The personal and household services sector meet specific needs at different points in the human life cycle (early childhood, old age, etc.) in a context of changing lifestyles, brought about in part by women's increasing participation in the labour force. The services include both care services (for children, the dependent elderly or the disabled) and non-care services or household support services (such as cleaning, ironing, gardening and minor home repairs).
Government support for this sector is being driven (i) by policies to promote economic development and jobs, which set out( to make the cost of household support services comparable to the cost of undeclared labour and (ii) by a social justice objective, which is to ensure universal access to care services, regardless of income.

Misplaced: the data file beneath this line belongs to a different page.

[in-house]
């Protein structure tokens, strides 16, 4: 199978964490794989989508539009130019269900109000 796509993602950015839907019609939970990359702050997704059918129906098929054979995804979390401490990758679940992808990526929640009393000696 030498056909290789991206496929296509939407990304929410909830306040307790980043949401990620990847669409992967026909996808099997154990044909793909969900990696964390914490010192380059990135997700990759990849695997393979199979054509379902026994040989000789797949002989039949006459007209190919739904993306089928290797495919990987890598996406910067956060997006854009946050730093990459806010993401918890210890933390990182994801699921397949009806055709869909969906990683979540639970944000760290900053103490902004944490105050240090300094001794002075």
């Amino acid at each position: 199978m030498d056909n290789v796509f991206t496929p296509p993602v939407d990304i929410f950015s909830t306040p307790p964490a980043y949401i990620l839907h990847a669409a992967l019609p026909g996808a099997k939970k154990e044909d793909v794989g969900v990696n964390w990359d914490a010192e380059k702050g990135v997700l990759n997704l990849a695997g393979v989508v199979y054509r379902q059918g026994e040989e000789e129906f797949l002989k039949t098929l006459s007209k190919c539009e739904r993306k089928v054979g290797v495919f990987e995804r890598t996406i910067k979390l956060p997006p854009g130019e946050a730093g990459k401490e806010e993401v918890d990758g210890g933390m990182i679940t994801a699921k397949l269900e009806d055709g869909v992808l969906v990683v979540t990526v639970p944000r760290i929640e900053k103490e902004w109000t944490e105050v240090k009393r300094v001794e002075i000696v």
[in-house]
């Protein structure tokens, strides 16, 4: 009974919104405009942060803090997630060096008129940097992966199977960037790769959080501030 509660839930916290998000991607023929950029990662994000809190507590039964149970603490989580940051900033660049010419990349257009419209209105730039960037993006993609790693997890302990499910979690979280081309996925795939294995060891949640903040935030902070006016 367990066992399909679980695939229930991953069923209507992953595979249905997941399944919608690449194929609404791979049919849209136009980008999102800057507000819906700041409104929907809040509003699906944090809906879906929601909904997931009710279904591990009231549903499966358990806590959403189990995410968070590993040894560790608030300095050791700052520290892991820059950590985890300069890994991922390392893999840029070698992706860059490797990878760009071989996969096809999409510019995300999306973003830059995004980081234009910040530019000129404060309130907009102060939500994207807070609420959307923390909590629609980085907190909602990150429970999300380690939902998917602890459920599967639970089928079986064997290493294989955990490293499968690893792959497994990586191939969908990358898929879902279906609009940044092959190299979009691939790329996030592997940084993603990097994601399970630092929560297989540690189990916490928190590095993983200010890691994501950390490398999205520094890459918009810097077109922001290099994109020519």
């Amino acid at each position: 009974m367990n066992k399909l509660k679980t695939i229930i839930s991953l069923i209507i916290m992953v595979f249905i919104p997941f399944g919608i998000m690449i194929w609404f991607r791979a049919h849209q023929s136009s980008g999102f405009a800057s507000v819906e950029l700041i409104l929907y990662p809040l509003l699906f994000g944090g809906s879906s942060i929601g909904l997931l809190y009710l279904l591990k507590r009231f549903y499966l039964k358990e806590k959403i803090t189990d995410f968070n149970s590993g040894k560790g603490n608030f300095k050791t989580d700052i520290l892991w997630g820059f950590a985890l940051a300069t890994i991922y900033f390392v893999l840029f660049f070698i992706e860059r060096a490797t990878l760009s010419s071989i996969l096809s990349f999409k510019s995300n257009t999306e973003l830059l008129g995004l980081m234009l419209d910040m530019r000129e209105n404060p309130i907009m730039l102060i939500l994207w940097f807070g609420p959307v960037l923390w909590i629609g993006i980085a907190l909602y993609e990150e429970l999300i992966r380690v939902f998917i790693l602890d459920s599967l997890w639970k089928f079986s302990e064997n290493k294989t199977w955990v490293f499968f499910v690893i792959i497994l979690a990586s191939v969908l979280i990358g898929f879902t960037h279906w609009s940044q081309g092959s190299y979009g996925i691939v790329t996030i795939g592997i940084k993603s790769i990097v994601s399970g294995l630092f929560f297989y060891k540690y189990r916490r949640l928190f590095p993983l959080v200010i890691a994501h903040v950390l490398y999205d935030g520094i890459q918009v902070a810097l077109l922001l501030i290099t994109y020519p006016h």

This support is made up of some fifteen measures that are directed at both the supply (social contribution exemptions) and demand (tax benefits and direct subsidies). These measures are specific, but, in practice, they are interlinked as they all help to reduce the price paid by the user. Nevertheless, simplifying and stabilising the social and tax framework would foster the development of this sector.
The total tax expenditures and social contribution exemptions to promote this sector were assessed at some €6.4bn in 2014. When the direct subsidies, partly paid by local governments, and general policy measures to reduce the cost of labour are included, the gross cost of government policies for personal and household services rises to slightly below €11.5bn.
A financial analysis ascertains the fiscal impact of greater use of personal and household service schemes if public support remains at the same level. The findings show contrasting situations, depending on the services concerned. In particular, greater use of household support service schemes, with simplified payment procedures, would not have a significant short-term fiscal impact. This is not the case, however, for care service schemes. This fiscal impact of this sector of services was a deficit of approximately €2.8bn in 2014.